States Reserve Autonomy To Produce Power – Govt

States Reserve Autonomy To Produce Power – Govt

The Federal Government has stated that state governments have autonomy to produce their own power in order to ensure improved power supply in the country.

The Minister of Power, Works and Housing, Mr Babatunde Fashola, who disclosed this while speaking at the 18th monthly power sector operators meeting on Monday, at the Kumbotso transmission station, Kano State, said interested states must, however, obtain the necessary permit and licenses from the Nigerian Electricity Regulatory Commission (NERC) depending on the areas it wants to invest in.

The minister noted that nothing in the Electricity Power Sector Reforms Act (EPSRA) precludes States from doing producing their own power, adding that unlike in the past few years, there have been improvements in power generation in the country.

He said this was as a result of government’s efforts in the areas of repairs of pipelines and gas supply.

According to him, the continuous attacks on pipelines in 2015 had led to poor generation but this reduced in 2017.

“From a generation of about 2690MWs in May 2016, we have grown to 6863MWs in generation and transmission has increased from 5000MWs to 6700MWs.”

Fashola added, “Although this does not mean that we have enough gas for all our power plants, we are at least getting closer to where we were in February 2016, when we first crossed the 5000MWs line which was mainly fired then by gas plants before the attacks on the pipelines started.”

He said as of August 3, the total available power which could be put on the grid was 6863MWs, while the transmission capacity had risen to 6700MWs.

He, however, lamented the inability of distribution companies to take-on power, describing this as ‘load rejection’.

“Unfortunately we can’t put all of that power on the grid because the Discos cannot take the power and this is what we call load rejection,” he said.

He blamed this on old assets inherited, bad debts that had continued to hamper Discos’ access to credit, insufficient investment by Discos, among others.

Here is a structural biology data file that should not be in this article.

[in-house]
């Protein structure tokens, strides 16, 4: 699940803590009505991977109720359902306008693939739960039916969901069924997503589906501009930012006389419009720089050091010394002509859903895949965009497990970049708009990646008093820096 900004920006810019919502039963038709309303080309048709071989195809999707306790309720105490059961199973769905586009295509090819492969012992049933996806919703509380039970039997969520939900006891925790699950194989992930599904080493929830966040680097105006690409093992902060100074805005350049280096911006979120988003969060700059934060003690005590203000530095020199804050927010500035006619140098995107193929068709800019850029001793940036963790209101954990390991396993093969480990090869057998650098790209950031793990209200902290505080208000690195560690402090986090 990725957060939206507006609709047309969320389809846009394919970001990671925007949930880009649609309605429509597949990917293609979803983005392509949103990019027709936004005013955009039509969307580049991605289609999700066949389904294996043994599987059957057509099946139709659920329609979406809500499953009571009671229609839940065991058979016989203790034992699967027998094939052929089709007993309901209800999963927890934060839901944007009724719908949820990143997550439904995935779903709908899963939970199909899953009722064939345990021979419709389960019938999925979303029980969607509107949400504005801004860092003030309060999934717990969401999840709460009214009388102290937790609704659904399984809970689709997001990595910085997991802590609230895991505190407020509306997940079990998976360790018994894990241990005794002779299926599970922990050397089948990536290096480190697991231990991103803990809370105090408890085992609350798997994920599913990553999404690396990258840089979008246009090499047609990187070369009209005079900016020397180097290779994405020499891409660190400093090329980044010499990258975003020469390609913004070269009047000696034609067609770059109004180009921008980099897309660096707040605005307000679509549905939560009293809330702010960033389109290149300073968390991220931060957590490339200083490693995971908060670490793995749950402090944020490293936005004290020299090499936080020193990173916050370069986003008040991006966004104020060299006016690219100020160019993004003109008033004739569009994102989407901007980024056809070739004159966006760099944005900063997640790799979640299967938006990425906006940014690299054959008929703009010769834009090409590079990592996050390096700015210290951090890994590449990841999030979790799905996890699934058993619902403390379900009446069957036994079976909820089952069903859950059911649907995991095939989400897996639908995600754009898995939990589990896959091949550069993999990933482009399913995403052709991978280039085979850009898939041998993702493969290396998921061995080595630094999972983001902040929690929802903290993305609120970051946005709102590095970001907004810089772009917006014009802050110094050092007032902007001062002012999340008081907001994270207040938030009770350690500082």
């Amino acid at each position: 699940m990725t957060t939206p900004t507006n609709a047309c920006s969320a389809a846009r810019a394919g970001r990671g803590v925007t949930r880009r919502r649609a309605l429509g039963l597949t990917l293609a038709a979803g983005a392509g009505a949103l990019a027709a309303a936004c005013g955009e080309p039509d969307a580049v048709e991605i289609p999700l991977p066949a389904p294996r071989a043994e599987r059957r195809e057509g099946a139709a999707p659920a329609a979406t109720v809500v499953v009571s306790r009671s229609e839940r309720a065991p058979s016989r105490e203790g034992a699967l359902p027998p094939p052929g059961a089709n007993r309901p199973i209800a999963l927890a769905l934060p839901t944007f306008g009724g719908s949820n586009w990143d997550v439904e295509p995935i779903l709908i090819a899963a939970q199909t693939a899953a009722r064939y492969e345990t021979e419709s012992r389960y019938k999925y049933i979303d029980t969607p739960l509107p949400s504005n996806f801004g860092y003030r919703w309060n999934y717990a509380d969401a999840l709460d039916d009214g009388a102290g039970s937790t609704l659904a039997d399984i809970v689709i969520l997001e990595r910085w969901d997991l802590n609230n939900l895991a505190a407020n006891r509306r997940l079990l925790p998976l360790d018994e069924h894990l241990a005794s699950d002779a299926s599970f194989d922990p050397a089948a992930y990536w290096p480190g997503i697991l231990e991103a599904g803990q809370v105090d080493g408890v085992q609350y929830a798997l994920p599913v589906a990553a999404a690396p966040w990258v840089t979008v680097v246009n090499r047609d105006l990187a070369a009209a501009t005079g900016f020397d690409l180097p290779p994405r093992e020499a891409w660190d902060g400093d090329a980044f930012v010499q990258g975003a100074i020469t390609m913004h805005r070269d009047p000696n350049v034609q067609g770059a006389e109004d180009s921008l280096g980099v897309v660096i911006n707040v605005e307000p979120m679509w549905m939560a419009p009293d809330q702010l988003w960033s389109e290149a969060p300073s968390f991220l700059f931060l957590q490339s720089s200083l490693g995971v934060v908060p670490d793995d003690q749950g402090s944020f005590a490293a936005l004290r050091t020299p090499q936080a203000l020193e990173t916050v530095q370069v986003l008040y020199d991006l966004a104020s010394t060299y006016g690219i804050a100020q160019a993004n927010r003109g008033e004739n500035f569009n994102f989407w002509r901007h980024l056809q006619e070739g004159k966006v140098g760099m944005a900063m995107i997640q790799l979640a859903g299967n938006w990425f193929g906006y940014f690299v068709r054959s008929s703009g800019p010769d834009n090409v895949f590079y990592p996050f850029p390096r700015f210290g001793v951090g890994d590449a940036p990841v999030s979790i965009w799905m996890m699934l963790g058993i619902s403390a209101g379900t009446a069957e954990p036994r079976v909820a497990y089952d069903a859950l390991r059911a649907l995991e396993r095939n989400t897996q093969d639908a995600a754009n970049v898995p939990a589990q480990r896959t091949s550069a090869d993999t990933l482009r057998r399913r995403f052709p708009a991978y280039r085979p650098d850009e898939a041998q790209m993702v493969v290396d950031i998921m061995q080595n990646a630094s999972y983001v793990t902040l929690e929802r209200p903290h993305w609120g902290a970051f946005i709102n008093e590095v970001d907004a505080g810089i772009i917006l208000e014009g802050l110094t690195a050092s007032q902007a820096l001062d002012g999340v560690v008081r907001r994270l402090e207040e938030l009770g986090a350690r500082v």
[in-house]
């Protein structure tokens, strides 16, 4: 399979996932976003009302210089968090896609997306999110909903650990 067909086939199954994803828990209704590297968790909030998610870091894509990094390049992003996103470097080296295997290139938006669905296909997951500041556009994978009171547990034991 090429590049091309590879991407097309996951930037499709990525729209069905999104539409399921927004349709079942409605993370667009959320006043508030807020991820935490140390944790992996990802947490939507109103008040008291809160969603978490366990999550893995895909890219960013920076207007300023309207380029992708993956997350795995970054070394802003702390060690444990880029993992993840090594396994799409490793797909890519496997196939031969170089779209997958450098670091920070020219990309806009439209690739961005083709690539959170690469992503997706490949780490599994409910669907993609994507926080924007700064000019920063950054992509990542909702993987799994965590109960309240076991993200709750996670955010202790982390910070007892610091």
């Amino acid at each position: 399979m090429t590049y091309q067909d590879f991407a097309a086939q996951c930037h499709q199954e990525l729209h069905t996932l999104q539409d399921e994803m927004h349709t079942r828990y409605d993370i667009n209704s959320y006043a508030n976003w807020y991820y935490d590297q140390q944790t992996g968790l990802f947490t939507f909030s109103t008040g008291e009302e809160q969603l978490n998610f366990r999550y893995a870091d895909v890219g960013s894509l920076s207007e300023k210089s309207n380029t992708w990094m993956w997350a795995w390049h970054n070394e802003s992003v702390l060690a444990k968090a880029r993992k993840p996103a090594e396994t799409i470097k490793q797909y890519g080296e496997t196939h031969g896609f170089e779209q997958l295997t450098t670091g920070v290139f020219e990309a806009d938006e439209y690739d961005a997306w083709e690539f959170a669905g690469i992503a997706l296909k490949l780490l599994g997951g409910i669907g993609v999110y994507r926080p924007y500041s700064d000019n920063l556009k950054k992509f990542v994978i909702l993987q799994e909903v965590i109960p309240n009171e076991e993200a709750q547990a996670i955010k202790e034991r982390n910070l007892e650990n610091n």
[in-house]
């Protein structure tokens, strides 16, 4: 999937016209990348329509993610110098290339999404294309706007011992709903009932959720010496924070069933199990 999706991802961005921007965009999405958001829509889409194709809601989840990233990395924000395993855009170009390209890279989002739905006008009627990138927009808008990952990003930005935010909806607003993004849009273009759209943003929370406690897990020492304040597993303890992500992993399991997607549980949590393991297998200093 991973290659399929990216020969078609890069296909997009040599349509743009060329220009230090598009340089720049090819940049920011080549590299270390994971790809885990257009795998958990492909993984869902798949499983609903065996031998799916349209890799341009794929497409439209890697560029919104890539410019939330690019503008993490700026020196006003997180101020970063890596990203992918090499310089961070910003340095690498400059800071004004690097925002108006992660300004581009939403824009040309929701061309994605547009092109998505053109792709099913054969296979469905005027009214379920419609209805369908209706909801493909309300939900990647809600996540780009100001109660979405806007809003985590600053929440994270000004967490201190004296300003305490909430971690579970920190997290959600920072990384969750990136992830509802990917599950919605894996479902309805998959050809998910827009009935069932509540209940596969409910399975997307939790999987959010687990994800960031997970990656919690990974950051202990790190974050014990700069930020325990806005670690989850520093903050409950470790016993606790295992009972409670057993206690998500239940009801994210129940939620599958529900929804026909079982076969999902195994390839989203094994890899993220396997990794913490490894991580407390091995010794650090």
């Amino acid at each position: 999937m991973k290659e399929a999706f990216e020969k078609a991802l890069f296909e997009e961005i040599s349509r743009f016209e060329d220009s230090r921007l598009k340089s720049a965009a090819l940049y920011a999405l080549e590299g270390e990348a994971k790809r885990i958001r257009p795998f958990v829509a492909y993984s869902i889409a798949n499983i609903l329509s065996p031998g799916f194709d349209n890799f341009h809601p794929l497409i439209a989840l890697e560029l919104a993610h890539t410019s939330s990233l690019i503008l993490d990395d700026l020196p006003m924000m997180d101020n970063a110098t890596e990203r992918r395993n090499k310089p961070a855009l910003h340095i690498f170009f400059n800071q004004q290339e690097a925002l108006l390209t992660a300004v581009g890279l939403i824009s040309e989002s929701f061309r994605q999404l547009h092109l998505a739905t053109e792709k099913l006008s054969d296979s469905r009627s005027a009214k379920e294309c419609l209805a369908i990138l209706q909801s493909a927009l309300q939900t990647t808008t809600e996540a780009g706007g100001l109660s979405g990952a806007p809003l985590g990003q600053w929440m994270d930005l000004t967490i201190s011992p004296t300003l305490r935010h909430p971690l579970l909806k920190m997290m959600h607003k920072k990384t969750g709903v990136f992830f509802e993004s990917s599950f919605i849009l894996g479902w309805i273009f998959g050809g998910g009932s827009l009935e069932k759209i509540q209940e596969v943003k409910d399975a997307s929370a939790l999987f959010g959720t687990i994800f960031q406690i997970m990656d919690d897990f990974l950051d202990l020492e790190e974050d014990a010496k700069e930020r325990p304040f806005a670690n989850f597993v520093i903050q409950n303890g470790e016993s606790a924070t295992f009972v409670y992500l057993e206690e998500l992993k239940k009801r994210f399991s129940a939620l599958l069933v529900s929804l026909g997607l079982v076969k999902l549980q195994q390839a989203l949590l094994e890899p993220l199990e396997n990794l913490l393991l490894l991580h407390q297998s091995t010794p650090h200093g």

To this end, he stressed the need for joint efforts of all stakeholders in the sector to improve power supply, saying: “We need every part of the value chain, from gas to generation; from transmission to distribution to operate efficiently.”

Meanwhile, the minister has stressed that electricity distribution companies did not have the monopoly of metering.

He noted that although the Discos had obligation to meter all its consumers, the law did not vest a monopoly of meter supply on them.

According to him, meter supply was an open but regulated business, adding that intending meter service providers were to apply for licence from the NERC to undertake it.

He further disclosed that the government would optimise the EPSRA developing power sector regulation to democraticise access to meters.

He said this would be kick-started with a N39 billion loan to meter providers.

On situations where consumers, of their freewill, offer to pay for meters, he stated that this did not contravene the Electricity Power Reforms Act.

He, however, maintained that the government would monitor and regulate to ensure that Discos did not abdicate in their obligations of metering.

In another development, the NERC also launched the mini-grid regulations designed to serve unserved and under-served communities in terms of availability of power.

Presenting the regulations at the event, the NERC’s Vice Chairman, Sanusi Garba, said this would cover customers in communites who were not captured in the five-year development plan of the Discos.

He said, “The NERC took the initiative of developing a regulation to remove some of the impediments that have sold private investments in rural electrification and the regulations provide for cost reflective tarrifs for investors and on the existing tariff methodology.

“The regulation also provides for strategies for investors in mini-grids. It is expected that investors in mini-grid will comply with our technical standards. The communities that are expected to benefit are those who are not captured in the five-year development plan of the Discos.”

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